Don't secure the internet, it needs crime: Diffie

Summary:Creating a completely secure internet is not a practical way to solve our security problems and having it as a medium for crime might actually be better for society.

While many people see securing the internet as a means to stopping cybercrime, former vice president for information security and cryptography at the Internet Corporation for Assigned Names and Numbers (ICANN) Whitfield Diffie thinks that internet crime may be necessary.

Diffie, who spoke at the Australian Information Security Association's National Conference 2012 in Sydney this week, is better known for his contribution to the cryptography community by devising with Martin Hellman and Ralph Merkle the Diffie-Hellman public key exchange method.

He said that the security problems we face today aren't necessarily due to the unsecure nature of the internet, drawing a parallel to its reliability.

"I'm inclined to think that society needs crime."

He pointed out that reliability on the internet wasn't created by designing it into its bottom layer, stating that if it were, the cost to implement such a network would be substantial. Instead, he said that today's Internet Protocol is a cheap, unreliable way of communicating, and that when reliability is required, other protocols are introduced as needed.

"If you need reliability, you run something like TCP ... and you concentrate reliability where you need it. There's an analogy here with security," he said.

"I am rather inclined to think that a [completely] secure network is not adequate to serve our needs, and that's one of the reasons we don't have one. We put our needs above some notion of security."

Furthermore, Diffie said that by looking at the broader socio-economic picture, creating a completely secure internet could be a mistake.

"I'm inclined to think that society needs crime," he said, explaining that in the event of a crime taking place offline, such as a home robbery, it creates jobs for police, judges, lawyers, insurance companies.

"There's thousands of dollars worth of business here, while the crook only got 50 bucks!" he said.

"Clearly, crime has a much larger constituency than society would like to admit. I am conjecturing, therefore, that the internet also needs crime."

Diffie said that the internet would be a nicer place if people didn't spread malware, but that the real world does, to an extent, mirror the online world.

Diffie's argument for an unsecure internet doesn't necessarily mean that security can't be provided. He pointed to the World War I era, during which radio transmissions were completely open — yet, through cryptography, it was possible to send private messages.

"[Cryptography] turns all problems into key management problems. The security or insecurity is amplified to be the security or insecurity of gigabytes of traffic."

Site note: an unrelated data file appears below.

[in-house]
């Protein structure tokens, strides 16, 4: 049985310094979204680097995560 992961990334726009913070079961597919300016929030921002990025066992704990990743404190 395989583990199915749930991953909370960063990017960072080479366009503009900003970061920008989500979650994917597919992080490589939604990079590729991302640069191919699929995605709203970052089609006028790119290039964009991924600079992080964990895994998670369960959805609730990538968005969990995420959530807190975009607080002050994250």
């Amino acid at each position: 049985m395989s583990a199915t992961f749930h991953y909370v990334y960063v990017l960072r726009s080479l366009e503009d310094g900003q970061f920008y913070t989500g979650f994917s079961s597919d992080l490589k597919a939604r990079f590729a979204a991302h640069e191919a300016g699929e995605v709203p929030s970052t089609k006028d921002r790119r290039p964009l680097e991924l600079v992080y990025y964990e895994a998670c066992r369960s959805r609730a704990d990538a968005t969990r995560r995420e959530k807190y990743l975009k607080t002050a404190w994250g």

He said that cryptography essentially frees whatever information you are trying to transmit from the medium that it is being sent via, whether that is a satellite, a phone line, or an unsecure network like the internet.

However, cryptographic methods require keys to decipher the information, and, as such, Diffie said that the problem isn't in securing the network; it's in securing whatever system the keys reside on.

"It turns all problems into key management problems. The security or insecurity is amplified to be the security or insecurity of gigabytes of traffic."

And when it comes to secure computing, Diffie said that it has been done poorly.

"It seems to me that we have made less progress in secure computing than we have in cryptography."

He pointed out that many times, various organisations, both private and governmental, have gone down the wrong paths.

"People often propose building a separate internet. They vet the users, and they defend the end points, and both of those have costs that are linear in the number of people using it. That's not scalable."

He also criticised attempts to keep computing environments secure by writing code in-house.

"You can't write all of your own software. The US Air Force tried that. It finally gave it up in the '60s. It had its own compiler and things like that. It cost billions and it just wasn't sustainable."

To solve the issue, he said that there are two approaches, one of which involves limiting and reporting to the network what software is installed on a machine, hence allowing others to refuse connections if the software is not trusted.

"It limits the kind of damage that can be done to you, but you have a basic hold [from software vendors] that you have very little control of."

The other approach goes in the opposite direction, by concealing at the edge of the unsecure network what's installed on the end point.

"A computer built from the ground up to serve the interests of its user," he said.

"It would be a computer, it would be running Linux or something, but all the outside world could see was that. They couldn't see what information it has."

Topics: Security, Australia, Malware, Networking, Privacy

About

A Sydney, Australia-based journalist, Michael Lee covers a gamut of news in the technology space including information security, state Government initiatives, and local startups.

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